On December 19th, I (finally) got my first tattoo.
The phrase comes from the concluding words of Edwin Ginn’s autobiography:
“The rules that have governed me in the conduct of our business have been strict adherence to principle, punctuality, and the improvement of every moment; and if you will follow the man who has succeeded in this world you will find that his idle moments have been few, that when the hour struck he has been at his post, and that he has rigidly followed the path of duty. The policy of this house has been along strict, arbitrary lines. The life of a (publishing) house depends not upon the amount of business secured, but upon the principles which guide its conduct; and so far as I am able to judge, financial success is almost sure to follow the lines of uprightness. This world, as I have studied it, is governed by the law that good must prevail in the end and that evil contains the sees of death. For a time we may vary a little from the right without apparent loss but in reality decay begins the very moment the tiniest seed of corruption is sown; and the man who has not been actuated by principle in the accumulation of wealth enjoys but a short-lived triumph. The true business of this world is to make men, not money. May it be our purpose in the future, as it has been in the past, to see to it that every one we come in contact with, if not made better, is certainly not harmed in any way because of us.”
A few words about Edwin Ginn and I why I decided to get some words of his on my body, even though he is not Shakespeare or even an author of anything besides his autobiography and a few incendiary pamphlets in the 1880s against the American Book Company .
When I began writing my Masters thesis, I was curious about paperback Shakespeare–where it came from and how it ended up looking like it does today. I started investigating the 1960s but rabbit holes led to rabbit holes and I stumbled upon Edwin Ginn: a fiery publisher who used his built from the ground publishing company to defy the strongest conglomerate of text book publishers in the name of defending students.
After going toe-to-toe with the text book monopoly, Ginn spent the last few decades of his life leading the peace movement through philanthropy. He also began and ended his career by publishing groundbreaking formats of Shakespeare’s plays, hence the connection to my original inquiry.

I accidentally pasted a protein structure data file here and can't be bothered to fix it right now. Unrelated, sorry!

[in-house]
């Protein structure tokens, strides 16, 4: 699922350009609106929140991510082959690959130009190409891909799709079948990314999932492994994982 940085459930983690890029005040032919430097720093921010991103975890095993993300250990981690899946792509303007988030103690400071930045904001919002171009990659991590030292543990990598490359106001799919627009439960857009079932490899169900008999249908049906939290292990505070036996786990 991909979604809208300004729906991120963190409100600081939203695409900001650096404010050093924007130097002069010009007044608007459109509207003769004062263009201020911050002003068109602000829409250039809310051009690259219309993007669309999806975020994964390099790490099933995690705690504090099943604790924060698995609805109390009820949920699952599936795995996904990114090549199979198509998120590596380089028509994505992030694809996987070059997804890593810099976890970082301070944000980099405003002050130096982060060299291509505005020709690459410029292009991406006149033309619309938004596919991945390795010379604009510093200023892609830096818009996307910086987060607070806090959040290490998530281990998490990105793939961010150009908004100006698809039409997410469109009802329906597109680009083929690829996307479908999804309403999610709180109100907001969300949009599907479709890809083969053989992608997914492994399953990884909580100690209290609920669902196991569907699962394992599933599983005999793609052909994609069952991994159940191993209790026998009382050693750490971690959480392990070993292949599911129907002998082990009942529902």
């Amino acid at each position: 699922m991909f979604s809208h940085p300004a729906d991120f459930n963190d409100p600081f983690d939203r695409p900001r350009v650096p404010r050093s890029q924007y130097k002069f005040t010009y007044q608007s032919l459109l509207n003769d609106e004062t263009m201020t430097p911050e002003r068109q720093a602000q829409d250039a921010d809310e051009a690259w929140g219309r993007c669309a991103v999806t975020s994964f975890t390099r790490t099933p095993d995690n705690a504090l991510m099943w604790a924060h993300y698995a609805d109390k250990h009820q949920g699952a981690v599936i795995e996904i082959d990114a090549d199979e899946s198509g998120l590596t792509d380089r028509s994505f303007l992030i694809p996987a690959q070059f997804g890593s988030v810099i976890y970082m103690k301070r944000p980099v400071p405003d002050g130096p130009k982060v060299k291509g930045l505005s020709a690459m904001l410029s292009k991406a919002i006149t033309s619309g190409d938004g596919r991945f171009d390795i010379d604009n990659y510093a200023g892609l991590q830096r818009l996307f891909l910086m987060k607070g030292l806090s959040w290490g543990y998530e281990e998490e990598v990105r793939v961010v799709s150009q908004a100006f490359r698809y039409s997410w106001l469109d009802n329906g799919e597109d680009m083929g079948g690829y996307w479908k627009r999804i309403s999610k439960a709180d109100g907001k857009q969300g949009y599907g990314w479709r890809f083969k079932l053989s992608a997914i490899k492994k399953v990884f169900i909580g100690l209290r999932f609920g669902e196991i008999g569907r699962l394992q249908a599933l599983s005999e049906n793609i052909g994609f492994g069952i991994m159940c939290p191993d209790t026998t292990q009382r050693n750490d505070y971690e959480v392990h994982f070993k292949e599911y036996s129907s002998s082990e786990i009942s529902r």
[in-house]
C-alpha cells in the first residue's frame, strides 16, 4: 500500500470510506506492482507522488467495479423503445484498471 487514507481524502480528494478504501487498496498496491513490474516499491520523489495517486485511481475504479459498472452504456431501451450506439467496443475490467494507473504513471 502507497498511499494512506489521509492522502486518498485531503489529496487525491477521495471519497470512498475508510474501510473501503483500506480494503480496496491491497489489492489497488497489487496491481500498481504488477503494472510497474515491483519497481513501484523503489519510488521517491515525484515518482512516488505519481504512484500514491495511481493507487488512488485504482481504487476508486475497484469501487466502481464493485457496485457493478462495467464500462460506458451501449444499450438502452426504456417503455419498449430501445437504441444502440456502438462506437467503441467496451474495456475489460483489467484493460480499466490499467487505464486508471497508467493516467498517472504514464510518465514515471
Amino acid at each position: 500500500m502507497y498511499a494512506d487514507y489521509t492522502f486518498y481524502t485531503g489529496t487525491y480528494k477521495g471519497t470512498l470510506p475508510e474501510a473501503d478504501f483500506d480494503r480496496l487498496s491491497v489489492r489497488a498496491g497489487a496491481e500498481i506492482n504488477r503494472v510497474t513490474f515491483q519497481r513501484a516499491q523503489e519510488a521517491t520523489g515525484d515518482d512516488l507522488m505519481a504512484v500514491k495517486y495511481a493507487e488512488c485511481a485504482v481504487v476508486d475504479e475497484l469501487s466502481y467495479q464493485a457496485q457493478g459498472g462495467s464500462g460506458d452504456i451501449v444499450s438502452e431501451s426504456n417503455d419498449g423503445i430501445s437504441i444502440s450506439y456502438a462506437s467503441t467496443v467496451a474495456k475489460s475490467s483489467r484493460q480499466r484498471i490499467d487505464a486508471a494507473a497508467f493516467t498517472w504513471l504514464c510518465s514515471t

In his editors notes at the front of his company’s text book version of Lamb’s Tales from Shakespeare he remarked:
“It seemed wise to omit the portion of Lamb’s preface especially applicable to English schools, as the following quotation would indicate: ‘Instead of recommending these Tale to the perusal of young gentlemen, who can read them so much better in their originals, their kind assistance is rather requested in explaining to their sisters such parts as are hardest to understand.’
Such a recommendation would be hardly appreciated in our schools, where the misses have equal advantages with their brothers, and do not feel the need of such assistance.” (published 1903)
A champion of literacy, independent businesses, peace, and girls reading Shakespeare without help from anyone–how could I not love him?
After almost a year of studying him, and another six months missing studying him, I decided that his life had played a crucial enough role in mine to warrant a tattoo. (If anyone is wants to know more Ginn and/or my thesis, just buy me a drink. I could talk for hours.)
Now, about the quote itself:
When I first read those closing lines of his autobiography, they got stuck in my head like song lyrics. There was such hope and conviction in them–I wanted, and still do, to believe everything he saw in the world. Sure, he is a dead, white, rich guy, but after a year of researching his business I can confidently say he put his money and energy where his heart was: reforming the textbook system in the United States and campaigning for peace.
The line “certainly not harmed” seemed like a pure and clear goal: I pray that I only improve the life of those around me, and at very least don’t make anyone worse off. Of course, there are days, weeks, months even, where I am sure to fail.
I become petty, lazy, vindictive. But, thanks to some very permanent ink on my arm, I won’t be satisfied being there. I can remember who I am in this moment: someone committed to peace and to serving others.
Getting the tattoo at the end of 2017, a year mostly defined by moments of violence, anger, and prejudice seemed especially appropriate. No matter how dark this world gets, I am committed to actively advocating for peace and believing in good by being the good.